Wednesday, 19 November 2014


The loft was a fantastic live/work space for real artists back when they were very inexpensive. Today lofts are ideal for movie stars, lawyers and high tech moguls, but far too expensive for most artists. This experimental small building bring together the tiny house trend and the maker movement in a new type of living space.

 How to Easily Buy Your Own New Home with Minimum Wage

 The new “Tiny Live/Work House” designed by  William Edward Summers Creative Projects is a project that  empowers an individual or couple to build a new house that costs less than renting an apartment yet provides both an apartment and a multi-purpose workspace . The workspace can be a garage, an art studio, a shop, makerspace, gallery, or even retail space. If desired it can be developed as additional living space for rental or use by the owner..

The “Tiny Live/Work House” is only sixteen feet wide by thirty-three feet long plus a small three foot balcony on the second floor. It is larger than the eight foot wide tiny houses on wheels but much smaller than conventional single family dwellings. The entire building can cost on average about $80,000 to build. With a 6.75% interest rate and 100% financing the monthly payments are less than $600.00. As an example, a couple with  both working full time jobs making only ten dollars an hour would be able to build this house on a lot costing $30,000 and live in it for less than 25% of their combined monthly income.

This pricing makes the “Tiny Live/Work House” ideal for young people just starting out, entrepreneurs who want to own their place of business rather than rent, or homeowners who want to add square footage and workspace to their existing site. If both floors are developed into dwelling space the “Tiny Live/Work House” easily generates positive cash flow if added to an existing site.

 Because of the current economic environment, inexpensive building lots can be easily located throughout North America once the buyer rules out big hyper expensive cities. Small college towns or artsy villages are perfect environments for this house. As part of the project Summers has designed a two step expansion concept that assists the “Tiny Live/ Work House” owner to ultimately expand up to around 2000 square feet.

The “Tiny Live/Work House” designed by William Edward Summers is a tiny house and artist’s work space rolled into one. It is very inexpensive to build, and offers tremendous flexibility. This is the perfect cottage for that lot in Vermont, British Columbia, or Northern California.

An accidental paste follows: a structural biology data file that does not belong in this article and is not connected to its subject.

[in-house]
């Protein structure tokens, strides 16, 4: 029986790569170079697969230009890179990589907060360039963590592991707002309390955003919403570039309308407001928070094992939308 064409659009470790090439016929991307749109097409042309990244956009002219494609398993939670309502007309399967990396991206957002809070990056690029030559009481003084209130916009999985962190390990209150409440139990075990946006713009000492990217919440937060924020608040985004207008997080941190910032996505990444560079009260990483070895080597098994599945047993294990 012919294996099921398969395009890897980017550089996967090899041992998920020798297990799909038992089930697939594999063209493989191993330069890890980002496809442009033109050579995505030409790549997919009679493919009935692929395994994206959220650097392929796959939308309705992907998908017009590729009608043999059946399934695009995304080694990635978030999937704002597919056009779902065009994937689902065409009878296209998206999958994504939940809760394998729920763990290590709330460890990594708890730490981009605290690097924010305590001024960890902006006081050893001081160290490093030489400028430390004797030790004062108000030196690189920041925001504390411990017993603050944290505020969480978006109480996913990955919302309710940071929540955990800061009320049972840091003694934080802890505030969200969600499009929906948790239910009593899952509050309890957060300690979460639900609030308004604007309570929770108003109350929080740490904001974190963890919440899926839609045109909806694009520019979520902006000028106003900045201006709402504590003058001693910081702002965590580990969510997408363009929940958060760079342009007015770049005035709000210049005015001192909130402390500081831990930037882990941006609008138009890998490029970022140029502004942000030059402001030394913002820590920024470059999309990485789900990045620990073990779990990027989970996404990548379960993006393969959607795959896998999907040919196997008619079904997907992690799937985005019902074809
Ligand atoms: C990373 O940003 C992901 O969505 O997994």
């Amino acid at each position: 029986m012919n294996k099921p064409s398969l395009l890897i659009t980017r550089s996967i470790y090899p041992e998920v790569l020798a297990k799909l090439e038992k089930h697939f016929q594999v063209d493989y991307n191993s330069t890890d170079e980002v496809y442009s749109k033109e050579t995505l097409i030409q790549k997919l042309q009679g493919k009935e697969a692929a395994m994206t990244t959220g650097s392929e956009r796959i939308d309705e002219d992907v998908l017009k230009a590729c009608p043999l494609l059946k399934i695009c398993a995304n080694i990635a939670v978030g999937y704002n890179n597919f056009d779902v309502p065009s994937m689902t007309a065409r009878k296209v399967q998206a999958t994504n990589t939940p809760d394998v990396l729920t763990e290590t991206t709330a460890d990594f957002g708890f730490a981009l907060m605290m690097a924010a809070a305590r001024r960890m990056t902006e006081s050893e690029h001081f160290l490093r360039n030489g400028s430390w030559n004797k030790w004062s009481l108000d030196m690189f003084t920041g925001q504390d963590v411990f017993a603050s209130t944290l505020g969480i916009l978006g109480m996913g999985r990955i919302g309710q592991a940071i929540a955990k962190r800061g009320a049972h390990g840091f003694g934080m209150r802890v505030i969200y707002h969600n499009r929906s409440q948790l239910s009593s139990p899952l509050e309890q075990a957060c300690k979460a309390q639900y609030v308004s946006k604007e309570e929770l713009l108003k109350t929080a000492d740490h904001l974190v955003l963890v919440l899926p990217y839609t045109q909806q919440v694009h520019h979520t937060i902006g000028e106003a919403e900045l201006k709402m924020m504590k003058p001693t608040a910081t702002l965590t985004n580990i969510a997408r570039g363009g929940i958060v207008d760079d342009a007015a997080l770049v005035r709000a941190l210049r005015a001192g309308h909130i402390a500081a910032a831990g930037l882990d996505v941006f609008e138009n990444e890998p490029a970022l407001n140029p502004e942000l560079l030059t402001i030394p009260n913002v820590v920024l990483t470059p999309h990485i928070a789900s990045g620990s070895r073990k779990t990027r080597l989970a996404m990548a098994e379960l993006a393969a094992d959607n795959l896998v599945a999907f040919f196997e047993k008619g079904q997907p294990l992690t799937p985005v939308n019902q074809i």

The plans include : Four elevations, floor plans, a foundation plan, second floor framing plan, roof framing plan, a section,  connection details, and general specifications. It is designed to IBC codes, but could possibly require additional information or engineering in your local area.

Buy Securely with  Paypal Now for $125.00 Item # TLWH 01

 An open source version of the planas an Autocad DWG file is available with the PDF files until December 25, 2014  For $295.00

Item #TLWH 02


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Friday, 5 April 2013

Projects in the nineties by William Edward Summers

A short video of a few projects by "William Edward Summers" during the nineties in San Francisco, Vancouver and Seattle


Sunday, 22 January 2012

Artist's Building in West Oakland, By William Edward Summers

This very simple two story house was designed for an artist in gritty West Oakland, California. the exterior had the appearance of a Victorian house, and the interior consisted of this loft like first floor, and a second floor bedroom

Friday, 18 November 2011



San Francisco Chronicle;


Partial list of articles:

Television Interview of William Edward Summers

The Weather Channel interviewed designer William Edward Summers about how to create a disaster resistant building

The traditional American single-family house is not designed to withstand disasters. Ideally a house should offer good protection from floods, fires, earthquakes, storms, civil unrest and financial difficulties. Most houses today are designed with substantial input from building contractors who have the primary goal of selling for the highest price.

The disaster resistant building project by William Edward Summers, a San Francisco, and British Columbia based design theorist, explores ideas about how residential and small to mid-sized commercial buildings can be designed to be disaster resistant.

The ongoing project is presented at Summers’ website

Three quick suggestions from Summers’ project;

1) Use attics or half stories, rather than roof trusses, to add substantial, usable square footage to your building for very little additional cost.

2) Build at least one full story above the one hundred year flood plain and consider building the first floor walls in concrete.

3) Allow room for a potential future rental unit even if you never intend to have tenants. If not used to create cash flow, it still might come in handy for use by friends or family members, or as quarters for a live in nurse or domestic assistant.

Tuesday, 1 November 2011

New Golden Gate View House

This house in the North Berkeley Hills neighbourhood of Kensington has a spectacular, panoramic view of downtown San Francisco, and the Golden Gate bridge. William Edward Summers completed the house in 2001. the design has cubist elements, which is a motif of Summers, set in the lush greenery of the hills. Here is shown the plan, then construction, and finally the completed house.

Friday, 21 October 2011

House in Gordon Head, Victoria, BC by William Edward Summers

This renovation in the Gordon Head neighbourhood of Victoria, British Columbia , By William Edward Summers, was to create an addition that would fit seamlessly with the existing residence  These photos show the project under construction, and completed.